OF-02-01 Geologic Map of the Hermosa Quadrangle, La Plata County, Colorado



Describes the geologic setting and structural geology of this 7.5 minute quad located north of Durango in Plata County. Includes geologic setting, unit descriptions, structural geology, correlation of map units, cross-sections and an oblique view . (1:24,000). A 28-page booklet accompanies map. Digital PDF download. OF-02-01D

From the Author’s Notes:

The Hermosa 7.5-minute quadrangle includes about 60 sq mi of chiefly mountainous terrain within the central part of La Plata County in southwestern Colorado. The west and east boundaries of the quadrangle lie at longitudes of 107° 52′ 30″ W and 107° 45′ 00″ W, respectively. The south margin of the map is at latitude 37°22’30” N and the north margin is at latitude 37°30’00” N. The southern margin of the quadrangle lies about 8 mi north of the town of Durango. The quadrangle lies on the transition of the east-central part of the Colorado Plateau physiographic province and western edge of the Southern Rocky Mountains. The terrain in the mapping area rises from an elevation of about 6,500 ft above sea level along the Animas River to the rugged surrounding mountainous terrain, where the elevation is more than 9,500 ft above sea level. The Animas River, a major south-flowing river that drains much of the southwestern San Juan Mountains, bisects the quadrangle along a north and south line. Nearly 3,000 ft of rock record is exposed in the walls of Animas River canyon.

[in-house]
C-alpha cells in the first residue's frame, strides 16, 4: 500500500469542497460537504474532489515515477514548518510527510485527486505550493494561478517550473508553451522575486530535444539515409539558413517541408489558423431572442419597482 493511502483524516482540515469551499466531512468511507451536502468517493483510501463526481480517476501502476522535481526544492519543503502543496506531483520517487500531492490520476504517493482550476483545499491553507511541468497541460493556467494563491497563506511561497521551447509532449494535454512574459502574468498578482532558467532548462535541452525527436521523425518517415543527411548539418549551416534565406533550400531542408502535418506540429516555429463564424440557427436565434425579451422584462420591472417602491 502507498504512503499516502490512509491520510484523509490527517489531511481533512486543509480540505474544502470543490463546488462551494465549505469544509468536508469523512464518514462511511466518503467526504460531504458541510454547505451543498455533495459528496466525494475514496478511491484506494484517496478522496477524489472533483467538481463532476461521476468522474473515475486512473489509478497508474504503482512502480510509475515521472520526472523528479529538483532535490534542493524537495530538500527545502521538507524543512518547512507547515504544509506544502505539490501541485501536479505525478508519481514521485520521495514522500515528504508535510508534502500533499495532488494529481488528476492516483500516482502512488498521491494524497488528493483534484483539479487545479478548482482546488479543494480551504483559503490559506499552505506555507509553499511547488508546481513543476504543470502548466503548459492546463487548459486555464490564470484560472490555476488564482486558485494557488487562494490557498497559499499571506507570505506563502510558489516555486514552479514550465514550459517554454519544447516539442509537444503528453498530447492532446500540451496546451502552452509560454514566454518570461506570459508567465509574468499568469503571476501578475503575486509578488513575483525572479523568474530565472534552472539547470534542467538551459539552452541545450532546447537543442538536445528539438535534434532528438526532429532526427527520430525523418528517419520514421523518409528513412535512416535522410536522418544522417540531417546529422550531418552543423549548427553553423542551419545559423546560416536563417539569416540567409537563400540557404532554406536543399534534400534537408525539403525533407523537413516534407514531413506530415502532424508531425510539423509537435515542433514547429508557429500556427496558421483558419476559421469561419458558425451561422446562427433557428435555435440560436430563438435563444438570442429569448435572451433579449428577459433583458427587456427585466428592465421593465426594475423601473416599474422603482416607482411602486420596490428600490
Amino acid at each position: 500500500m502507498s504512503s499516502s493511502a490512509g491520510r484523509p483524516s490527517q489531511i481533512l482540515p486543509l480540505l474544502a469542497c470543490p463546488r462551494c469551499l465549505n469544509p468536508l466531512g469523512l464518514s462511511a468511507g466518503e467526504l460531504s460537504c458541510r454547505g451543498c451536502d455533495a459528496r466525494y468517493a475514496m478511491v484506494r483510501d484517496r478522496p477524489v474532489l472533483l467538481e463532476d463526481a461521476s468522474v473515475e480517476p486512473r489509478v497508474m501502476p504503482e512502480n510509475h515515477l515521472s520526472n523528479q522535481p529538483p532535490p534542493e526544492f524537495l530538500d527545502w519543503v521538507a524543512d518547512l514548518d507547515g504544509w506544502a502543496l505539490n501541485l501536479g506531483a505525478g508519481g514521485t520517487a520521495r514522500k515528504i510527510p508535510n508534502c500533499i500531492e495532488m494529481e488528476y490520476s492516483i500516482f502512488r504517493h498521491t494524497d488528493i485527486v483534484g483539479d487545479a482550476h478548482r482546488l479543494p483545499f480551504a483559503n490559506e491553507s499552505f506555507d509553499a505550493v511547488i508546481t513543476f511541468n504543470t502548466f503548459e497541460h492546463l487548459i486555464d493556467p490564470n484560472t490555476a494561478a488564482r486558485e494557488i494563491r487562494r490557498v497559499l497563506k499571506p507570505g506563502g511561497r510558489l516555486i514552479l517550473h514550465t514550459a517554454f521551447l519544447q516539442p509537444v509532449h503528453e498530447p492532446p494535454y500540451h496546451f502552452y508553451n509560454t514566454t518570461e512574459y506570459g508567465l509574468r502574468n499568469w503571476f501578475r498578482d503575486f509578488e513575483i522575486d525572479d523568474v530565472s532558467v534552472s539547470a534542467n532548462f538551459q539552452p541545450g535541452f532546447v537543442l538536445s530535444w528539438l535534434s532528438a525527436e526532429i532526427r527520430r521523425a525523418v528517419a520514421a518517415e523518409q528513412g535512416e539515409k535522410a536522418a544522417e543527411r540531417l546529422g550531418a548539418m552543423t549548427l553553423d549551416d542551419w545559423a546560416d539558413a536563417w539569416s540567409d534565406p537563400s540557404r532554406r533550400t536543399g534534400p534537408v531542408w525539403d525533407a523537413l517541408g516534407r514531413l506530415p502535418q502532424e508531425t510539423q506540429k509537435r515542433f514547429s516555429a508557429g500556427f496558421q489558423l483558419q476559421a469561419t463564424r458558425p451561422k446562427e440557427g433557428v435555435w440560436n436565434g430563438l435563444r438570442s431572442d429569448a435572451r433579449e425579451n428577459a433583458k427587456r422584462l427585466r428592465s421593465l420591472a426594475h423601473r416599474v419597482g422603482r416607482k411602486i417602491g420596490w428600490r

The mountains within the map area form part of the southern flank of the Laramide San Juan Uplift, which has a core of 1,800–1,400 million year old Proterozoic crystalline rocks that are mantled by south-dipping strata of Paleozoic to Mesozoic sedimentary rock units. The oldest rocks in the map area are exposed on either side of the Animas River canyon at the north edge of the quadrangle. These Proterozoic rocks include 1,800 million year old metamorphosed volcanic arc rocks of the Irving Formation, which are intruded by plutonic igneous rocks of the 1,700-million year old Bakers Bridge Granite and 1,400 million year old Eolus Granite. The Irving Formation, Bakers Bridge Granite, and Eolus Granite form the foundation for sedimentary rocks that were deposited in marine to continental environments. The Animas River and its tributaries, assisted by intense glacial erosion, have carved the deep canyons and steep ridges in the map area, producing the spectacular landscape seen today.